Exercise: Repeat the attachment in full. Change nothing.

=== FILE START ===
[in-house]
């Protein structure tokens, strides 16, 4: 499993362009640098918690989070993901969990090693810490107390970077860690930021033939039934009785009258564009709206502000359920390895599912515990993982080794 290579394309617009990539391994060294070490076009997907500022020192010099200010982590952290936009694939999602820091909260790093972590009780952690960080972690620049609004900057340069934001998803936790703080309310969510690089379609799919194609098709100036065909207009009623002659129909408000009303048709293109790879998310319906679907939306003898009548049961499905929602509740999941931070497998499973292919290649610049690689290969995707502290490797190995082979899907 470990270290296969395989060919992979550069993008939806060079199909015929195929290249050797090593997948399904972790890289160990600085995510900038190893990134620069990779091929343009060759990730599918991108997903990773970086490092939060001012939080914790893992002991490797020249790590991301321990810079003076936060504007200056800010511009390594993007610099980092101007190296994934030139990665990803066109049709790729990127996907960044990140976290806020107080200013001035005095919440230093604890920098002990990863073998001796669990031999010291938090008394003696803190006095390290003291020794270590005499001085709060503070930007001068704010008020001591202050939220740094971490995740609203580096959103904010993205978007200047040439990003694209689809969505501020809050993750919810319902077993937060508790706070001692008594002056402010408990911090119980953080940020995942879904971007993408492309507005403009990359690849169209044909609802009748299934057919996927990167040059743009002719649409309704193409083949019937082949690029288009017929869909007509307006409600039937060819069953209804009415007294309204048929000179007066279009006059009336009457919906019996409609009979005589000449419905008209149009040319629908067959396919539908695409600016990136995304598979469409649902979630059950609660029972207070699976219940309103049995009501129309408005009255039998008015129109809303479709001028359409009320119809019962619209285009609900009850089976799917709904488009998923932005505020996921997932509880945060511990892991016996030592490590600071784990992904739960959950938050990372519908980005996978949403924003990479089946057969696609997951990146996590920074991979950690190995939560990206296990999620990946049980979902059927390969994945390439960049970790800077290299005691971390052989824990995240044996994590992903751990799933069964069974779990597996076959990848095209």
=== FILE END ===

[in-house]
């Protein structure tokens, strides 16, 4: 499993362009640098918690989070993901969990090693810490107390970077860690930021033939039934009785009258564009709206502000359920390895599912515990993982080794 290579394309617009990539391994060294070490076009997907500022020192010099200010982590952290936009694939999602820091909260790093972590009780952690960080972690620049609004900057340069934001998803936790703080309310969510690089379609799919194609098709100036065909207009009623002659129909408000009303048709293109790879998310319906679907939306003898009548049961499905929602509740999941931070497998499973292919290649610049690689290969995707502290490797190995082979899907 470990270290296969395989060919992979550069993008939806060079199909015929195929290249050797090593997948399904972790890289160990600085995510900038190893990134620069990779091929343009060759990730599918991108997903990773970086490092939060001012939080914790893992002991490797020249790590991301321990810079003076936060504007200056800010511009390594993007610099980092101007190296994934030139990665990803066109049709790729990127996907960044990140976290806020107080200013001035005095919440230093604890920098002990990863073998001796669990031999010291938090008394003696803190006095390290003291020794270590005499001085709060503070930007001068704010008020001591202050939220740094971490995740609203580096959103904010993205978007200047040439990003694209689809969505501020809050993750919810319902077993937060508790706070001692008594002056402010408990911090119980953080940020995942879904971007993408492309507005403009990359690849169209044909609802009748299934057919996927990167040059743009002719649409309704193409083949019937082949690029288009017929869909007509307006409600039937060819069953209804009415007294309204048929000179007066279009006059009336009457919906019996409609009979005589000449419905008209149009040319629908067959396919539908695409600016990136995304598979469409649902979630059950609660029972207070699976219940309103049995009501129309408005009255039998008015129109809303479709001028359409009320119809019962619209285009609900009850089976799917709904488009998923932005505020996921997932509880945060511990892991016996030592490590600071784990992904739960959950938050990372519908980005996978949403924003990479089946057969696609997951990146996590920074991979950690190995939560990206296990999620990946049980979902059927390969994945390439960049970790800077290299005691971390052989824990995240044996994590992903751990799933069964069974779990597996076959990848095209």